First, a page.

Yep, some really quick thinking on the FO's part. Of course, almost all pilots working at JetBlue were Captains at their last airline.

My JBlew buds say he was #3 on the seniority list and a CKA. By the time the NTSB (they're already in on the investigation)...gets through with this one...there are going to be a lot of airline pilots taking an annual psyche exam.

This is a very bad day for airline pilots.

Good job...uh...FO...uh..for watching your CA's back...
Did you miss the part where the man was violent and irrational? "Watching your Captain's back" is no longer an option when he becomes a threat to the safe completion of the flight. If the NTSB comes up with a brand new hoop for us to jump through every year, blaming the FO is about the most ass-backwards thing you could do.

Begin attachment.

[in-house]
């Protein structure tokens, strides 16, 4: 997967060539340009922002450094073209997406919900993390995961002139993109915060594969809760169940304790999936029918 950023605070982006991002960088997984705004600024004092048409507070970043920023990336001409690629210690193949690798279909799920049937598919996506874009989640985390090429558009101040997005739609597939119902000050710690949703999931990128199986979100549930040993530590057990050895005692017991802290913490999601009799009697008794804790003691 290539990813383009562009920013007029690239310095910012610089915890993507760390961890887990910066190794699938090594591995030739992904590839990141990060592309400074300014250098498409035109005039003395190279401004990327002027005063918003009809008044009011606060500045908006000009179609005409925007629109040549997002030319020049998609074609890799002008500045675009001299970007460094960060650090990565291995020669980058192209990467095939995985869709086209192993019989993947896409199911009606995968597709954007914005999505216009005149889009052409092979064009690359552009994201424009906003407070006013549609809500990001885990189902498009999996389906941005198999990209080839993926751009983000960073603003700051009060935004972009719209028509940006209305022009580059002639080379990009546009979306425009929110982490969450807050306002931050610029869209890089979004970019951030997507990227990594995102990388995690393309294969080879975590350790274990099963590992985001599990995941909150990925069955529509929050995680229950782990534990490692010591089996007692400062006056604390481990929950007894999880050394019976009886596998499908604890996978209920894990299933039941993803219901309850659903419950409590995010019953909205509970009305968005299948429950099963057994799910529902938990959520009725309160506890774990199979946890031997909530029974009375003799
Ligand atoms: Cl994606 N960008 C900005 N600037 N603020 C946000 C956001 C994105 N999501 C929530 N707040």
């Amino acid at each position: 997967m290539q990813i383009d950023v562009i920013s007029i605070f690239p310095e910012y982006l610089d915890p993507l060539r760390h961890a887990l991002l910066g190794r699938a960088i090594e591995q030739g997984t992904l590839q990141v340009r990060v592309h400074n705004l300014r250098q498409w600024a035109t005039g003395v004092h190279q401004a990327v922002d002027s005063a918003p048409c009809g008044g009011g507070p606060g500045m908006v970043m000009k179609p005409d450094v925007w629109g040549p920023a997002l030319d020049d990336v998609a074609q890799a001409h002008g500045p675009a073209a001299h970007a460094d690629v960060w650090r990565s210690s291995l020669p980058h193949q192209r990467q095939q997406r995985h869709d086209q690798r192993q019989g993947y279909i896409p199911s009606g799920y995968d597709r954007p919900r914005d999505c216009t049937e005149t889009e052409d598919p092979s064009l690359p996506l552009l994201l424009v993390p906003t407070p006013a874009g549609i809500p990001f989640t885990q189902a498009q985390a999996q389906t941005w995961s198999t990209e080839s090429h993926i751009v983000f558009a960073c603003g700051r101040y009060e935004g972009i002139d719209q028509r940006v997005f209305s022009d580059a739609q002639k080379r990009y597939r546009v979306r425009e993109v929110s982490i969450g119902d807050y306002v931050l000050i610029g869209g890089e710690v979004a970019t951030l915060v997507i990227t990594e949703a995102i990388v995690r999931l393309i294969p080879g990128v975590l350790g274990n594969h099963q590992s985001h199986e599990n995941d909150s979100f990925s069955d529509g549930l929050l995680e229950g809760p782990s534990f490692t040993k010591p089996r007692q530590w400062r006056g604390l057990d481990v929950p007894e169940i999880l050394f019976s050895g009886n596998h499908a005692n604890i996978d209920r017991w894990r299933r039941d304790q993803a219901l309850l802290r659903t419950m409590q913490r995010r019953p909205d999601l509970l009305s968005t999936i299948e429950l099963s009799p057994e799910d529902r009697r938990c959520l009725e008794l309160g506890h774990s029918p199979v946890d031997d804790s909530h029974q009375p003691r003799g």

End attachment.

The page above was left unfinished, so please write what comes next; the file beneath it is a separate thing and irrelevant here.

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Old 28th Mar 2012, 03:03
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What, please, is hypoxic anemia?? No such thing.
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Old 28th Mar 2012, 03:13
  #33 (permalink)  
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I've worked at three airlines.

At two of them, pilots have acted irrationally in the cockpit and have been removed from flight status for psych issues.

It's tragic when it happens, but pilots are just as vulnerable to mental illness as anyone else....
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Old 28th Mar 2012, 03:28